Although it’s been clear for some time that age and salary have clear roles in driving retirement savings, the meaningful roles race and ethnicity play have been obscured. While all Americans face the growing responsibility of planning and saving for retirement, there are distinct cultural differences that affect some groups more than others.
According to ING U.S.’s study “Retirement Revealed,” regardless of age and income, Hispanic workers are least likely to be prepared for retirement, with 54 percent indicating they feel “not very” or “not at all” prepared, and when they do contribute to their savings plans, they save at much lower rates than whites. This compares with 50 percent of African-Americans, 48 percent of white and 44 percent of Asian-American respondents indicating they don’t feel prepared.
The solution seems simple. Many employees, particularly multicultural employees, would like to get more help from their employers. ING’s study found face-to-face communication with a financial professional ranked highest in terms of value provided in getting information about retirement plans, yet only 28 percent of overall respondents are working with a financial professional. This compares to 19 percent of Hispanics, 20 percent of African-Americans and 22 percent of Asians.
When working with these individuals, Fabian Gonzalez, U.S. vice president of multicultural sales for ING, believes recognizing that different groups of employees are coming from difference reference points is important. A one-size-fits-all approach to retirement and investment education may not make sense.
“If employers have large groups of multicultural employees, they may want to look for local advisers from similar backgrounds to be available or offer on-site workshops,” he said. “This is particularly true if language is an issue.”
Gonzalez said a diversity executive should work with a benefits manager to evaluate participation in a retirement plan and see if there are obvious pockets of employees who are underrepresented.
“It is critical to make sure the education you, the employer, are providing is culturally relevant,” he said. “For all employees, people need to remember that they’re getting older. For multicultural individuals in particular, it is important to remind them that more and more children are mobile nowadays, and these children may not be living [with] them as they age — as their parents and grandparents experienced.”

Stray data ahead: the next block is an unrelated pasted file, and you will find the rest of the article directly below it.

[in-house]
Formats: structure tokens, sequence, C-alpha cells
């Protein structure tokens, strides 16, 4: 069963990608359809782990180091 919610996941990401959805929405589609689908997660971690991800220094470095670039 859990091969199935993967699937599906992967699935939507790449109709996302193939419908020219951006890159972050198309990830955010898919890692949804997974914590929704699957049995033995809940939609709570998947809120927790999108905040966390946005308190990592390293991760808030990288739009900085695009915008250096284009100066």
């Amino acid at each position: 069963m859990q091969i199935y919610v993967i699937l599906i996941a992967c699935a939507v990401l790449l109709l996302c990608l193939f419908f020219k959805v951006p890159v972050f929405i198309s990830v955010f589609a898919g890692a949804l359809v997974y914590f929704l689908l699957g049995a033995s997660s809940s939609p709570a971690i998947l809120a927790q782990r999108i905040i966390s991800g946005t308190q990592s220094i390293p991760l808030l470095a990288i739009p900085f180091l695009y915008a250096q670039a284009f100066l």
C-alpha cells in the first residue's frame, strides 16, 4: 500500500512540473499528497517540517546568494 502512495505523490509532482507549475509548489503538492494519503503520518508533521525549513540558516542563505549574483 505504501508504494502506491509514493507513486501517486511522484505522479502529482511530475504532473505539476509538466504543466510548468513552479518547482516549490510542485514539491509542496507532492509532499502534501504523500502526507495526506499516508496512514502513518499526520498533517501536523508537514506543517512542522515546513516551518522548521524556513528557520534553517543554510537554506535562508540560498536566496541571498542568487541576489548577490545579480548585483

Gonzalez said many first-generation Americans come to the U.S. to find better economic opportunities for their families but expect to return to their home countries. As the years progress, people’s feelings change, and many choose to make the U.S. their primary home. He urges diversity executives to vocalize that possibility to their employees and urge them to prepare for permanent residency as an option for the future.
The troubling racial and ethnic differences ING identified in savings behavior and retirement plans is a wakeup call that should prompt action to ensure all employees have both the knowledge and opportunity to secure a financially sound retirement for themselves.
“Financial planning workshops offered to employees at their work locations provide a convenient way to learn about retirement planning and the benefits of investing in a 401(k),” said Laurel Daring, assistant vice president of MetLife Diverse Markets, which provides financial services to multicultural communities in the U.S. “MetLife research shows that employees who participate in financial education programs in the workplace feel very confident about financial decision making. Employers should communicate the availability and benefits of these workshops in a way that will resonate with diverse members of their workforce. For example, employers should consider promoting the workshops to their employee affinity groups to ensure the message reaches employees that may need additional support getting started.”
MetLife’s “American Dream” study, published in October 2010, revealed a significant number of Americans are helping their family members financially, even though they may be struggling themselves. This is particularly true among African-Americans and Hispanics, with 59 percent and 52 percent, respectively, saying they have given money to family members in the past year so they can pay their bills. These numbers compare with 45 percent of Asian-Americans and 47 percent of Americans overall. Further, more than one-third, 35 percent, of Americans overall and 34 percent of Asian-Americans have had a family member give them money in the past year. This number jumps to 42 percent of African-Americans and 40 percent of Hispanics.
“While this data is important, one thing that’s key when it gets down to financial planning and an individual adviser working with a particular person or family is really getting to know what his or her story is, what the goals and concerns are,” Laurel said. “When diversity executives look at these sorts of studies and data, they have to look at it at an aggregate level. It illustrates a trend, but shouldn’t create preconceived notions when working with minorities.”
Ladan Nikravan is an associate editor of Diversity Executive magazine. She can be reached at firstname.lastname@example.org.